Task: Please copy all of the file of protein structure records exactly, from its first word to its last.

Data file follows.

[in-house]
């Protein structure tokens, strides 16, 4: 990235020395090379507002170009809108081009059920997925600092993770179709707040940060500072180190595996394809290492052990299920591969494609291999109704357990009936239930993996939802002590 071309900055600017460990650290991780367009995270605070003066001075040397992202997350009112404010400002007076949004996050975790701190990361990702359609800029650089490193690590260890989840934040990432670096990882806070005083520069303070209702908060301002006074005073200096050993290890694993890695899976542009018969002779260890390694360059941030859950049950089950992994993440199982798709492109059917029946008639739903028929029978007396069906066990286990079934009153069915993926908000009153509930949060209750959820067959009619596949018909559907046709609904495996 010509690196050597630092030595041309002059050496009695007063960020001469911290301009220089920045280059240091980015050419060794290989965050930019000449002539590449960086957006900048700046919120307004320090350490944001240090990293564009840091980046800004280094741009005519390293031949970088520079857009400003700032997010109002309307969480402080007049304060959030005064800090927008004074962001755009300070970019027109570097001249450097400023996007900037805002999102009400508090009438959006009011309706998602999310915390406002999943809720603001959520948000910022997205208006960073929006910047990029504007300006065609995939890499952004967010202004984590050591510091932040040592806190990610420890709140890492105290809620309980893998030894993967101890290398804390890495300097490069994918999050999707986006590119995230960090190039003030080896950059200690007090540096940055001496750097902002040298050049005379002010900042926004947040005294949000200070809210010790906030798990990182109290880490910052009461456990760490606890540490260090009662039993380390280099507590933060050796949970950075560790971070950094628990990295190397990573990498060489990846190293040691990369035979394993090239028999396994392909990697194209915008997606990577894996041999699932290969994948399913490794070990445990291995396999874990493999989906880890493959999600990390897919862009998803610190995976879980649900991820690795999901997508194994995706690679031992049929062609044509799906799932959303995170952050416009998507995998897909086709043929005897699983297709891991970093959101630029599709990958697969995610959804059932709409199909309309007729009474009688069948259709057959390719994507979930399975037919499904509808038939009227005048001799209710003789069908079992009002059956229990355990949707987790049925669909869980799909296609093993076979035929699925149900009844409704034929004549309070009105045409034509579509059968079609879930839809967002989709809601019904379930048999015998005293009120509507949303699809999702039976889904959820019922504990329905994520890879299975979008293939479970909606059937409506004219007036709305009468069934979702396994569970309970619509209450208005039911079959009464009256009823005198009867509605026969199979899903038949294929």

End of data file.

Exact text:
[in-house]
């Protein structure tokens, strides 16, 4: 990235020395090379507002170009809108081009059920997925600092993770179709707040940060500072180190595996394809290492052990299920591969494609291999109704357990009936239930993996939802002590 071309900055600017460990650290991780367009995270605070003066001075040397992202997350009112404010400002007076949004996050975790701190990361990702359609800029650089490193690590260890989840934040990432670096990882806070005083520069303070209702908060301002006074005073200096050993290890694993890695899976542009018969002779260890390694360059941030859950049950089950992994993440199982798709492109059917029946008639739903028929029978007396069906066990286990079934009153069915993926908000009153509930949060209750959820067959009619596949018909559907046709609904495996 010509690196050597630092030595041309002059050496009695007063960020001469911290301009220089920045280059240091980015050419060794290989965050930019000449002539590449960086957006900048700046919120307004320090350490944001240090990293564009840091980046800004280094741009005519390293031949970088520079857009400003700032997010109002309307969480402080007049304060959030005064800090927008004074962001755009300070970019027109570097001249450097400023996007900037805002999102009400508090009438959006009011309706998602999310915390406002999943809720603001959520948000910022997205208006960073929006910047990029504007300006065609995939890499952004967010202004984590050591510091932040040592806190990610420890709140890492105290809620309980893998030894993967101890290398804390890495300097490069994918999050999707986006590119995230960090190039003030080896950059200690007090540096940055001496750097902002040298050049005379002010900042926004947040005294949000200070809210010790906030798990990182109290880490910052009461456990760490606890540490260090009662039993380390280099507590933060050796949970950075560790971070950094628990990295190397990573990498060489990846190293040691990369035979394993090239028999396994392909990697194209915008997606990577894996041999699932290969994948399913490794070990445990291995396999874990493999989906880890493959999600990390897919862009998803610190995976879980649900991820690795999901997508194994995706690679031992049929062609044509799906799932959303995170952050416009998507995998897909086709043929005897699983297709891991970093959101630029599709990958697969995610959804059932709409199909309309007729009474009688069948259709057959390719994507979930399975037919499904509808038939009227005048001799209710003789069908079992009002059956229990355990949707987790049925669909869980799909296609093993076979035929699925149900009844409704034929004549309070009105045409034509579509059968079609879930839809967002989709809601019904379930048999015998005293009120509507949303699809999702039976889904959820019922504990329905994520890879299975979008293939479970909606059937409506004219007036709305009468069934979702396994569970309970619509209450208005039911079959009464009256009823005198009867509605026969199979899903038949294929």